L, I have to say that what you have described is very similar to R’s birth. It was a long and difficult labour. After 16hrs and 2 failed attempts at suction, my wife was then brought down to theatre for a c-section. Whilst in theatre, it was discovered that R was too far down the birth canal and was also OP. This meant he had to be delivered by forceps. I am crying now just thinking of the way he looked for the first few days of his wee life. His head was very bruised and misshapen. In fact, Mrs S is so traumatised she cannot bear to think about it or look at photos.
It is a wonder that we went on to have baby no 2 whose birth was much easier than R’s.
The swelling on R’s head went down after a few days but by then R was screaming non-stop. I have to say that we tried everything to help him, changing bottles, feeds etc. but nothing worked. He cried for 9 months solid and then eventually settled down.

Mrs S blames herself for the difficult birth and R’s Autism but I can’t help wonder if it has anything to do with the failed suction and forceps delivery!!!

I think like every parent of an ASD child, I’ve often felt the guilt that it is something I did wrong. Was it something did or didn’t do in pregnancy? Was it something during the birth (a planned c section). In reality I think my son’s ASD is genetic, as since I’ve learnt more about the condition, I have been diagnosing my family left right & centre!
However, the most important thing I’ve learnt 2 years after his diagnosis is not to waste energy focusing on what I can’t change, but like every mum of an ASD child, appreciate my lovely little boy & fight for the right support for him to achieve in life.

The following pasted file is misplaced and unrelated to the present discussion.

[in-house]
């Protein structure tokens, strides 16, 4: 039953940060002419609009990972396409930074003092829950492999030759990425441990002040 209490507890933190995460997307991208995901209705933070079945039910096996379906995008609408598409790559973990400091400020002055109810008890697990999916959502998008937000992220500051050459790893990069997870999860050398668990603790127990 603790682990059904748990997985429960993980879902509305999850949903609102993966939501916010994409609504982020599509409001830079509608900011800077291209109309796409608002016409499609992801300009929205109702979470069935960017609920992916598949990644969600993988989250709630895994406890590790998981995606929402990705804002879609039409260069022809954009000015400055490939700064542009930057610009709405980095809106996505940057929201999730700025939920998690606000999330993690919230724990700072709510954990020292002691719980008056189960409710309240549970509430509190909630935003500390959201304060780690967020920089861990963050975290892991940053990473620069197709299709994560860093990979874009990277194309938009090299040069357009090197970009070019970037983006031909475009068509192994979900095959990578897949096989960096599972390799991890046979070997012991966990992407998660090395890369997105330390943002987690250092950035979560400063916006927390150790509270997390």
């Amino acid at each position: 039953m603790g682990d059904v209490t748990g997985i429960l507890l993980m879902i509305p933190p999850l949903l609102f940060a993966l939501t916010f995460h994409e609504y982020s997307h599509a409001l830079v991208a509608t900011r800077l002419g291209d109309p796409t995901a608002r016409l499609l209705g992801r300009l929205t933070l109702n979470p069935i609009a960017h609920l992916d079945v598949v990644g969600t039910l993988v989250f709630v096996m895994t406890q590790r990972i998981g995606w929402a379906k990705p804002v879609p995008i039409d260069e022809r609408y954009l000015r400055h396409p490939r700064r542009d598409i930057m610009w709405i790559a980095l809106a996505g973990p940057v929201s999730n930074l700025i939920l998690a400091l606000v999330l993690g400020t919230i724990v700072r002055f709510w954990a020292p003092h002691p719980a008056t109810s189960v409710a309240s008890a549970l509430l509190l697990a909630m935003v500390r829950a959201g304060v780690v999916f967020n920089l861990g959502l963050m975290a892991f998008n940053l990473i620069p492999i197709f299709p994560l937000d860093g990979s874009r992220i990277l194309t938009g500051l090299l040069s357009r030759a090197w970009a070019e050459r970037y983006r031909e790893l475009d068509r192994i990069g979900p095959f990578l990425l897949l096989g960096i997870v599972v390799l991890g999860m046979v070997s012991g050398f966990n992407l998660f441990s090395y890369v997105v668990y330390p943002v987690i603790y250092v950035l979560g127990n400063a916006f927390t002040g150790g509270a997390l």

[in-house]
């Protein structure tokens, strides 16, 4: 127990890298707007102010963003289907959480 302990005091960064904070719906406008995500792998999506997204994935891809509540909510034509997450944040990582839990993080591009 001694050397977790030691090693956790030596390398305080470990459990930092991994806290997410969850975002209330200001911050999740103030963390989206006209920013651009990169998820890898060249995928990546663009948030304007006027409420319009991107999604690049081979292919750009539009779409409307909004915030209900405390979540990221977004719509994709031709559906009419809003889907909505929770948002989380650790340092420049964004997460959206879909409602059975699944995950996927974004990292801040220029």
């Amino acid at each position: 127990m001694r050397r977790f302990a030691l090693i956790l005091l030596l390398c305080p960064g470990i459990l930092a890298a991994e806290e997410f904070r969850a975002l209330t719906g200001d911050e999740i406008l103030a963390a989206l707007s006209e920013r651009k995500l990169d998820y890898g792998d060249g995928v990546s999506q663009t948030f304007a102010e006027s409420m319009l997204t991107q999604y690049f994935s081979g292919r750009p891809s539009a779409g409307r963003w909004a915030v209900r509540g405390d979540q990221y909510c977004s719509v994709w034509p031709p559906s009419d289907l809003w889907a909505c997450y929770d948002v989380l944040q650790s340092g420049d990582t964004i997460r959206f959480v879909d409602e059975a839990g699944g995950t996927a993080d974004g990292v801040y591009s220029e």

tristyn had cord wrapped around neck 3x at birth. I think it had something to do with his pddnos. iv heard lately Asd has less electrical function in western part of brain? Maybe lack of o2 didnt help

I wonder if C’s birth caused his autism too. he was in distress, with the cord wrapped tight around his neck, swallowed meconium and wasnt breathing when he arrived, but he perked up in the labour room with just oxygen, but did later have to have his stomach pumped becuase of the meconium. Who knows, but it’s definately a possibilty xx

I think the “why’s” of autism bothered my ex so much and that is why we divorced. After services began I was too busy to worry about “why,” and instead moved to how to help my two ASD kids. Now with so many blessings in our lives, the “why” is complex. I believe the autism diagnoses added to our lives, creating so many unforeseen blessings that we have now, from friends and community to my kids’ increasing skills. I take nothing for granted. Every day is a blessing. Why? Because love wins.

My older son was prematurely born and after he got diagnosed with Autism I couldn’t help but think about that as a cause. After asking the doctors (and googling it) I found that “they” believe it’s more the other way round. That autism can cause premature birth and in my case, they never found any viable reason for why he was born prematurely. So as for now I guess premature birth was not the cause.

With my younger boy, I had a rare condition called “Intrahepatic Cholestasis of Pregnancy”. I don’t think I had it with my older boy but in short, it can cause miscarriage at the last weeks of pregnancy. For the mother it’s mainly uncomfortable (you itch like crazy!) but not dangerous. I got medicated and my son was born at 39w4d, perfectly healthy. This is the only thing I can think of.

But since they are both autistic (the younger one isn’t diagnosed yet but we are pretty sure) we have started to think more towards genetic matters. However, no one in our extended families has the condition so we’re starting to think it might be our genetic combination.